The journalist

The day my interview with Pablo Escobar’s son, who now goes by the name of Sebastián Marroquín and lives in Palermo, came out in the Herald, was the day I realised what my work actually entails.

My professional life took on a whole new angle, although it was the second time I had undertaken a “real” story. (The first was about a dental foundation in the slums of Buenos Aires’ northern suburbs where I met a timid pair of teenage siblings from Paraguay who were undergoing treatment. The second time I met them, their change in confidence and attitude totally blew me away.)

I’d spent a year and a half interviewing “celebrities” – musicians, artists, DJs – which was all well and good, and obviously great fun, but having an interest and knowing who Escobar was for much of my life (my mother was born in Bogotá) then interviewing his fugitive son was a huge deal. In 20 minutes, what do you ask Juan Pablo, son of the world’s most infamous dead drug lord, when you’re meant to be sticking to the script and having a meaningful discussion about the documentary, >Pecados de mi padre, he participated in?

It was a defining professional moment for me, being given a tiny amount of access to what he referred to his “other life as Juan Pablo” – and this is the story that came out in the Herald.

It turned out to be my swan song (yes, very dramatic), as later that day, April 22, I was informed I was being moved to the economy desk. Starting three days later. My happy little world of showbiz and ents came crashing down and adapting was hard.

As a friend said, when someone had asked her how I was getting along in economy, she reckoned I was clearly better informed about the country I live in. “Well, Sorrel doesn’t talk about what dress Beyoncé was wearing last night any more, but she can tell you how many cows were sold at Liniers market today.” Among other things…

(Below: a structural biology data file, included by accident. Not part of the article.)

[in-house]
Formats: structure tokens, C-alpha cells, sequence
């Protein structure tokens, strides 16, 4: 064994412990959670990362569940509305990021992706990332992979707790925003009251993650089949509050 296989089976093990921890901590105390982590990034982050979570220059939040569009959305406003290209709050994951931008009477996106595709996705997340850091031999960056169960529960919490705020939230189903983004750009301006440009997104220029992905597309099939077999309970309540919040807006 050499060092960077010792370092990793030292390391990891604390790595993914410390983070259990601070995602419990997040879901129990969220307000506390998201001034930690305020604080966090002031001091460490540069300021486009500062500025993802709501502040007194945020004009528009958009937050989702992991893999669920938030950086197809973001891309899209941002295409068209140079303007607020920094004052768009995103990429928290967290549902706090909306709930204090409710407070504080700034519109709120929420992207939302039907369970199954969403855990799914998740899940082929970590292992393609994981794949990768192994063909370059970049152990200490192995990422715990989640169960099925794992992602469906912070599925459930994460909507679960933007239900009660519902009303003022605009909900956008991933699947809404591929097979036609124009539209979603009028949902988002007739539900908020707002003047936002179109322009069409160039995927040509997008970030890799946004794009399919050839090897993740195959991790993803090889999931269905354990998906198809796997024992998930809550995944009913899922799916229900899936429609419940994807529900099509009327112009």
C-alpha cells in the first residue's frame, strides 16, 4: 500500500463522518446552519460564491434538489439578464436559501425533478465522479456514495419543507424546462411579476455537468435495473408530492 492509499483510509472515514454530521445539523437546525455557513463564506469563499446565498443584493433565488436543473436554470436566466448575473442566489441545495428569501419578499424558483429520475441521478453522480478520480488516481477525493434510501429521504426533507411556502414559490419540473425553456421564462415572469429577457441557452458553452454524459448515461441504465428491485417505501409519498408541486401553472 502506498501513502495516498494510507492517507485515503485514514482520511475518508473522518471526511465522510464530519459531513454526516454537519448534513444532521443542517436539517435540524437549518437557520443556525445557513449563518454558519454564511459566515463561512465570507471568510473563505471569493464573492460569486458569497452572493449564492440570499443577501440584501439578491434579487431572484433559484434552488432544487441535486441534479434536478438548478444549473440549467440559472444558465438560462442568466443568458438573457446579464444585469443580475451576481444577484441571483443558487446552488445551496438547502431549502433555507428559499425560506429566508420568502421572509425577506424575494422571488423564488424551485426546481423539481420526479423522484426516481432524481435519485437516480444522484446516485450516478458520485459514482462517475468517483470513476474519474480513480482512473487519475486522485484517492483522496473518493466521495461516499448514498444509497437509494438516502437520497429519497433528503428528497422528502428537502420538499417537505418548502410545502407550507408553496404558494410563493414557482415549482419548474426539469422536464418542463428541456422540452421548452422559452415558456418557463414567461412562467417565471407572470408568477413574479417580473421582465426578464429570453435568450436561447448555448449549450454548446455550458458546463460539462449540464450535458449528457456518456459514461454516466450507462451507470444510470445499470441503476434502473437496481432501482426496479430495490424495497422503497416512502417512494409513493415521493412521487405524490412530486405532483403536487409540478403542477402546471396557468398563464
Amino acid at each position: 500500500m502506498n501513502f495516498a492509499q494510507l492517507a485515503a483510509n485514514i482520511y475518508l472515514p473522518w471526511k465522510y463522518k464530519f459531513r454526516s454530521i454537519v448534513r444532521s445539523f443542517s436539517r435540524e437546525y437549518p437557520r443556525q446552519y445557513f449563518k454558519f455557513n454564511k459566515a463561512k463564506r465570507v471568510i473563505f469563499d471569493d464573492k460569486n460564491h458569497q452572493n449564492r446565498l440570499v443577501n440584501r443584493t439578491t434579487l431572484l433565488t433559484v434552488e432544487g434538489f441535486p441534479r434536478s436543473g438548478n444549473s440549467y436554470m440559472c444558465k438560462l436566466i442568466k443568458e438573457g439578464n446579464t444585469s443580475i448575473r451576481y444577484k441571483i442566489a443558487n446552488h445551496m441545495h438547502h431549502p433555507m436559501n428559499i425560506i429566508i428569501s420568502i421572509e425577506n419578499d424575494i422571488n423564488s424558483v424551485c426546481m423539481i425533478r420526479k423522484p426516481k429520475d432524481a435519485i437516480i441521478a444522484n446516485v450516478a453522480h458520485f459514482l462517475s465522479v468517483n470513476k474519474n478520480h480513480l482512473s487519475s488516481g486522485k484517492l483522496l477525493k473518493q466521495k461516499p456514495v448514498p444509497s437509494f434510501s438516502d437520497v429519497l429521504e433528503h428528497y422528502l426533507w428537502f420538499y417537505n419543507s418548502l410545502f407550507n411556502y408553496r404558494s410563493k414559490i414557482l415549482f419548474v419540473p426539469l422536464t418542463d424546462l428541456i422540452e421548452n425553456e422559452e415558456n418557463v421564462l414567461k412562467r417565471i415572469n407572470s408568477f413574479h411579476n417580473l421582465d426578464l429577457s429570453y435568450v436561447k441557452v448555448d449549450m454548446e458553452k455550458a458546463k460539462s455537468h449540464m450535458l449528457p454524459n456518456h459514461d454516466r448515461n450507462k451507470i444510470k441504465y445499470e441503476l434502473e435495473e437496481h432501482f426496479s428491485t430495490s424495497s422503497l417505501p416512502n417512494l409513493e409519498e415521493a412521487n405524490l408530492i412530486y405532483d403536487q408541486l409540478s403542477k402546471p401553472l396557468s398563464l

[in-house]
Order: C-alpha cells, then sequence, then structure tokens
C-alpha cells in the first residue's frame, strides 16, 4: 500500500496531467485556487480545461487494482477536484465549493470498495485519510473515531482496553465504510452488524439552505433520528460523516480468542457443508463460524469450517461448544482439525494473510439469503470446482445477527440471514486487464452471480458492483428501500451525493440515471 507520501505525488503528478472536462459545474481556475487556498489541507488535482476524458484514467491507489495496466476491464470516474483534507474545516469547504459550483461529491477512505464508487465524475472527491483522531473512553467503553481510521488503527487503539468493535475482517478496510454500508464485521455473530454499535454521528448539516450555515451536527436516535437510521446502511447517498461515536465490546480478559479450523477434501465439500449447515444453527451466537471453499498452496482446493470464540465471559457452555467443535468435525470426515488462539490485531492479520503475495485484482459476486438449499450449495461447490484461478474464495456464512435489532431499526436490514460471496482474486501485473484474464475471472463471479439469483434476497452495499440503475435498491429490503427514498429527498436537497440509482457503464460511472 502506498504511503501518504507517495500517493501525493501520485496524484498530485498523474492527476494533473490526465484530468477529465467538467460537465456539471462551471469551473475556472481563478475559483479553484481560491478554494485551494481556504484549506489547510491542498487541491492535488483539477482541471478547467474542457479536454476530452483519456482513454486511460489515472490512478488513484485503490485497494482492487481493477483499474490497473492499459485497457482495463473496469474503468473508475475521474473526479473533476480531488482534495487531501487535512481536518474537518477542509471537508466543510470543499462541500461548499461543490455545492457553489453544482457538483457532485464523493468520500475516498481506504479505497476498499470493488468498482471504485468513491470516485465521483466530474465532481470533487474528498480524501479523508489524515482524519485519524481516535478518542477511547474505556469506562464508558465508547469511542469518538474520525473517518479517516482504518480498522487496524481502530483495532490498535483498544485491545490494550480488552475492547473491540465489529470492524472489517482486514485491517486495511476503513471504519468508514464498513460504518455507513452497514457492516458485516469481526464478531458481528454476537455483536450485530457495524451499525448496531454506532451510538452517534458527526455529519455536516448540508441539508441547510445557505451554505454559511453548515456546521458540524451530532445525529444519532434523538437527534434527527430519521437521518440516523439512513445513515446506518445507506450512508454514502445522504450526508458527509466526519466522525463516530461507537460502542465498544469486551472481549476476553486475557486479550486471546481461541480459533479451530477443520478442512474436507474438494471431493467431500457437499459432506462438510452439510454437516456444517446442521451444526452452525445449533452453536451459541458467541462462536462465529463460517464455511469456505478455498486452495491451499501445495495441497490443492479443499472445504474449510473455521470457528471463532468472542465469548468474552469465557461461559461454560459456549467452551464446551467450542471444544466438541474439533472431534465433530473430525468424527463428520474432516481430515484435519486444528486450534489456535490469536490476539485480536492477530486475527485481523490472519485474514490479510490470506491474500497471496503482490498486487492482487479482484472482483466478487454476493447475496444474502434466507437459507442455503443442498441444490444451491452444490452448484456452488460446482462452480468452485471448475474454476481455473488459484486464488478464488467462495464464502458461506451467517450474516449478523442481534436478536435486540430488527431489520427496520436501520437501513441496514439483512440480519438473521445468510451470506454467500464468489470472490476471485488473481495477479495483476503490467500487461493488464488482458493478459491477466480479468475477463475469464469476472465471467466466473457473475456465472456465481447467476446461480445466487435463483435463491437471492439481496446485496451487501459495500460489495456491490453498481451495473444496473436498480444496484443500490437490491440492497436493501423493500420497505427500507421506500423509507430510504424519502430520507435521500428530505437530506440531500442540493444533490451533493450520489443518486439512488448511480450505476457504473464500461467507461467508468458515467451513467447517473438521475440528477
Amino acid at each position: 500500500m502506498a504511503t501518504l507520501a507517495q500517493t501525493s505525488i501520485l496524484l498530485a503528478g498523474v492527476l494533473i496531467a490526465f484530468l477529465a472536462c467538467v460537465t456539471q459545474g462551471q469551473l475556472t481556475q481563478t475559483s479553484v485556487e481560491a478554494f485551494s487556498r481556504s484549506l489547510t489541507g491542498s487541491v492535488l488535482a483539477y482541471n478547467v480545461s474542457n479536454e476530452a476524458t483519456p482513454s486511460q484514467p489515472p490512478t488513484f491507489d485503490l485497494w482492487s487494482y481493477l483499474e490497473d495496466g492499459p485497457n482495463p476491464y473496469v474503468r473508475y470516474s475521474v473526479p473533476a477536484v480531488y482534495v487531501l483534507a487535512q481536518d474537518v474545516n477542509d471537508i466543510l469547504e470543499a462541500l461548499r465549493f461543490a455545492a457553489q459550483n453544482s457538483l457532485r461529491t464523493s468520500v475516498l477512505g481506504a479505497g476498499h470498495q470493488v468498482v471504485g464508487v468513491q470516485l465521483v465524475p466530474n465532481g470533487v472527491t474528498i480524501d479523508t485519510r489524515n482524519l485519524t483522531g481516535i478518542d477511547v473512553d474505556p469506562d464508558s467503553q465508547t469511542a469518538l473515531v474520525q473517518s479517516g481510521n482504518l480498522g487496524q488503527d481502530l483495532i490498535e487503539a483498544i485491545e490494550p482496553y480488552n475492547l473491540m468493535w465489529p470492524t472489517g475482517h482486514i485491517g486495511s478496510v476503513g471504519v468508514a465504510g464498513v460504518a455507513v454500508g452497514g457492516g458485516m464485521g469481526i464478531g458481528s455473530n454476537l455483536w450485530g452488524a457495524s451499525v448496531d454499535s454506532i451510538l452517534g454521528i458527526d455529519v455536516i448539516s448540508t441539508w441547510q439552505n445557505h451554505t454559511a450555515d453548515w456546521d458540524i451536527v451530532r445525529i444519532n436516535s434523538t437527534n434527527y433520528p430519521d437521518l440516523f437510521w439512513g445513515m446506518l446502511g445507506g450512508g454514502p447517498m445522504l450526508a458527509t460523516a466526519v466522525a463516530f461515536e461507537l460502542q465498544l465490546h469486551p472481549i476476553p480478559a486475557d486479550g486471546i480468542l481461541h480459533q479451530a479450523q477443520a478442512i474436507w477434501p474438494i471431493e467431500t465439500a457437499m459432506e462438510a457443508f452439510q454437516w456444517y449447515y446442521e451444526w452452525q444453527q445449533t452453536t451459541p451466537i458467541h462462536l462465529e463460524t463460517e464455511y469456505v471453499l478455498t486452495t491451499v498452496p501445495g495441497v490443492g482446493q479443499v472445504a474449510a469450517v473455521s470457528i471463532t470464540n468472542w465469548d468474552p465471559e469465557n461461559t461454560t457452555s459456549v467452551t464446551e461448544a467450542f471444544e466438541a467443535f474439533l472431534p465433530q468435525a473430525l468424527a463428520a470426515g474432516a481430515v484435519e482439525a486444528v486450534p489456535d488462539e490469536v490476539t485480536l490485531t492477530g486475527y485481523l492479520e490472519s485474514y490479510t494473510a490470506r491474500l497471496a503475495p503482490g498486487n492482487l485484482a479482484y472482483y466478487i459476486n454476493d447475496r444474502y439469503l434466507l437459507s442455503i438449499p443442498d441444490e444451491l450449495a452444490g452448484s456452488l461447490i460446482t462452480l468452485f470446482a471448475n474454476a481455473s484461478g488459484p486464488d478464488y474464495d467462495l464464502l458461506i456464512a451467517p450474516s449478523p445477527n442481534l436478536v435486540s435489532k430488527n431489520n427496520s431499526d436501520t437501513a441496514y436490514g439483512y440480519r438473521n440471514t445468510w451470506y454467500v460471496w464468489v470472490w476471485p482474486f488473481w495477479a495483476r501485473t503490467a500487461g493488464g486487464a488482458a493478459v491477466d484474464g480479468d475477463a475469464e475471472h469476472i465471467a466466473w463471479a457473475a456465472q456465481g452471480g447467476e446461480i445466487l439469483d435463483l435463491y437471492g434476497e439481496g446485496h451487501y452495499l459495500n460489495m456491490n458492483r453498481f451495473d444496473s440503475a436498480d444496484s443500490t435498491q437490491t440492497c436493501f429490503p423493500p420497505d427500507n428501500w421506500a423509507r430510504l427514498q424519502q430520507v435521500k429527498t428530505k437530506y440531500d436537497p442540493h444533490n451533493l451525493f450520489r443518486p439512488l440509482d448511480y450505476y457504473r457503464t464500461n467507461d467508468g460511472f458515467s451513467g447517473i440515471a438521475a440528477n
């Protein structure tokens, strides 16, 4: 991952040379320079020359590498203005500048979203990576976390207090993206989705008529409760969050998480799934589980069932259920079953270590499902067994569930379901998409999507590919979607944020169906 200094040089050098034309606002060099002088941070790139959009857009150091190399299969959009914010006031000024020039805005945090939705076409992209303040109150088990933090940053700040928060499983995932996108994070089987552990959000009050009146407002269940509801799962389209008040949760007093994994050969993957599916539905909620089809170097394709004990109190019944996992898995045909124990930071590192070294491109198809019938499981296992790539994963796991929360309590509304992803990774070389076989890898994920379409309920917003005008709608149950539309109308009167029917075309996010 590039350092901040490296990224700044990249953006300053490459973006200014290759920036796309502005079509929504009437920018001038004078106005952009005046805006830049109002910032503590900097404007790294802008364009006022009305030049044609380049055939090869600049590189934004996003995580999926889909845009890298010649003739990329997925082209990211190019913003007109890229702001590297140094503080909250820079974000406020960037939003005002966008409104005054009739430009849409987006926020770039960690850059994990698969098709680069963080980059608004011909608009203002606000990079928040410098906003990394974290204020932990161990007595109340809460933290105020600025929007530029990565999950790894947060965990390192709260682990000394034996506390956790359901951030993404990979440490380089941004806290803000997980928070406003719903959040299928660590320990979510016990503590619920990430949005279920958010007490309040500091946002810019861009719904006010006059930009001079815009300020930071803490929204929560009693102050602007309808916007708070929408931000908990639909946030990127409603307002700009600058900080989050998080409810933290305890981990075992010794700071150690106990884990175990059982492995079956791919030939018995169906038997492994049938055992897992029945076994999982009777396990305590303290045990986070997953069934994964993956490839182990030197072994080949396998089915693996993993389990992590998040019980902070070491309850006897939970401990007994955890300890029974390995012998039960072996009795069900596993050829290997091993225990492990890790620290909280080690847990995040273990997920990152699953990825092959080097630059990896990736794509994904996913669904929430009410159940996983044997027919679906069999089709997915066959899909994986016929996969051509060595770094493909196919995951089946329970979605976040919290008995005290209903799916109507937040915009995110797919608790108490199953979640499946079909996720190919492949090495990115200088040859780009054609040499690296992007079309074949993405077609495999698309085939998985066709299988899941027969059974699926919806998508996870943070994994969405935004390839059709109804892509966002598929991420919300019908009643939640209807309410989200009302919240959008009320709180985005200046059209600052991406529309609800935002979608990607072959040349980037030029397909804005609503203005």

The other story that has had the most impact on me is from the start of December.

A trip to the Buenos Aires neighbourhood of Villa Soldati was heartbreaking. Hundreds of families, for so many reasons, decided to take over a park in order to stake a claim to some land and essentially start up a new slum, just metres away from Villa 20.

The most pathetic attempts at a roof over their heads was soul destroying – tiny little teepees made out of plastic sheets and palm tree branches with their “owners” stoically sitting inside them, sheltering from the rain – and the political buck passing was utterly shameful, from both city mayor Mauricio Macri and President Cristina Fernández de Kirchner. I still wonder how many politicians actually went there and saw that miserable, desolate sight with their own eyes.

I then spoke to Aníbal Salgueiro, brother of Bernardo. Bernardo was shot dead on the third day of the park’s takeover, and Aníbal was willing to talk to me despite the fact that his brother was lying in an open casket a few metres away from him.

So what 2011 has in store for me, work wise, who knows. Well, in fact, I do. There’s a presidential election coming up in October, so from January, I’ll be busy brushing up on my Peronist factions…

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